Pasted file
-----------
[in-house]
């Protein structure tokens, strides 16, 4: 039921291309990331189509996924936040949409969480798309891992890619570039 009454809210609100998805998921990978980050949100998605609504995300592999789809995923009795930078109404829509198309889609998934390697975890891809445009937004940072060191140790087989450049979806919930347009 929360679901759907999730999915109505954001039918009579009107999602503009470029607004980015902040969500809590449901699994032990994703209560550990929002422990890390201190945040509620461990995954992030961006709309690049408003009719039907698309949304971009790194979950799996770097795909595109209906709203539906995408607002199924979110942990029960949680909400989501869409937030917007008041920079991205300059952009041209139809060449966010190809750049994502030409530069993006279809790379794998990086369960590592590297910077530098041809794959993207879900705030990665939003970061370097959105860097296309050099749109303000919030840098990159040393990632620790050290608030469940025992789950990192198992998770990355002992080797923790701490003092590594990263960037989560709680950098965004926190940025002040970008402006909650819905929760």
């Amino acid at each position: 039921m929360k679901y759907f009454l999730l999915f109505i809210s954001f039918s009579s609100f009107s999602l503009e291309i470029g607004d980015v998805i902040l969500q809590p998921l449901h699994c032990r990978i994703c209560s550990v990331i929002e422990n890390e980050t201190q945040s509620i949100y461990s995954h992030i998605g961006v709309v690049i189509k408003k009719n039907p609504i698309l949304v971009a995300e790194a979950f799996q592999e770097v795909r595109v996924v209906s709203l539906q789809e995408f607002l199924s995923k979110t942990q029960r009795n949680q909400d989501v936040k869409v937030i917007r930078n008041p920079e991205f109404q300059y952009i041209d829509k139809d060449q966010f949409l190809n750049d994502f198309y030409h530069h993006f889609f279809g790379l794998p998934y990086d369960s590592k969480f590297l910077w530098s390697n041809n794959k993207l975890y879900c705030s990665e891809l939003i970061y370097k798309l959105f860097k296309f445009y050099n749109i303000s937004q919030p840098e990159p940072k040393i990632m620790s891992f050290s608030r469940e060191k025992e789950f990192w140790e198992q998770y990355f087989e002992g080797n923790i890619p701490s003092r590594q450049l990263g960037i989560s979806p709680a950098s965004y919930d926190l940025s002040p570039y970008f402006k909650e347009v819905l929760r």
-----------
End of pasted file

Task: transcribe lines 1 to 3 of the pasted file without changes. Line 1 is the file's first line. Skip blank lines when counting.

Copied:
[in-house]
């Protein structure tokens, strides 16, 4: 039921291309990331189509996924936040949409969480798309891992890619570039 009454809210609100998805998921990978980050949100998605609504995300592999789809995923009795930078109404829509198309889609998934390697975890891809445009937004940072060191140790087989450049979806919930347009 929360679901759907999730999915109505954001039918009579009107999602503009470029607004980015902040969500809590449901699994032990994703209560550990929002422990890390201190945040509620461990995954992030961006709309690049408003009719039907698309949304971009790194979950799996770097795909595109209906709203539906995408607002199924979110942990029960949680909400989501869409937030917007008041920079991205300059952009041209139809060449966010190809750049994502030409530069993006279809790379794998990086369960590592590297910077530098041809794959993207879900705030990665939003970061370097959105860097296309050099749109303000919030840098990159040393990632620790050290608030469940025992789950990192198992998770990355002992080797923790701490003092590594990263960037989560709680950098965004926190940025002040970008402006909650819905929760």
């Amino acid at each position: 039921m929360k679901y759907f009454l999730l999915f109505i809210s954001f039918s009579s609100f009107s999602l503009e291309i470029g607004d980015v998805i902040l969500q809590p998921l449901h699994c032990r990978i994703c209560s550990v990331i929002e422990n890390e980050t201190q945040s509620i949100y461990s995954h992030i998605g961006v709309v690049i189509k408003k009719n039907p609504i698309l949304v971009a995300e790194a979950f799996q592999e770097v795909r595109v996924v209906s709203l539906q789809e995408f607002l199924s995923k979110t942990q029960r009795n949680q909400d989501v936040k869409v937030i917007r930078n008041p920079e991205f109404q300059y952009i041209d829509k139809d060449q966010f949409l190809n750049d994502f198309y030409h530069h993006f889609f279809g790379l794998p998934y990086d369960s590592k969480f590297l910077w530098s390697n041809n794959k993207l975890y879900c705030s990665e891809l939003i970061y370097k798309l959105f860097k296309f445009y050099n749109i303000s937004q919030p840098e990159p940072k040393i990632m620790s891992f050290s608030r469940e060191k025992e789950f990192w140790e198992q998770y990355f087989e002992g080797n923790i890619p701490s003092r590594q450049l990263g960037i989560s979806p709680a950098s965004y919930d926190l940025s002040p570039y970008f402006k909650e347009v819905l929760r």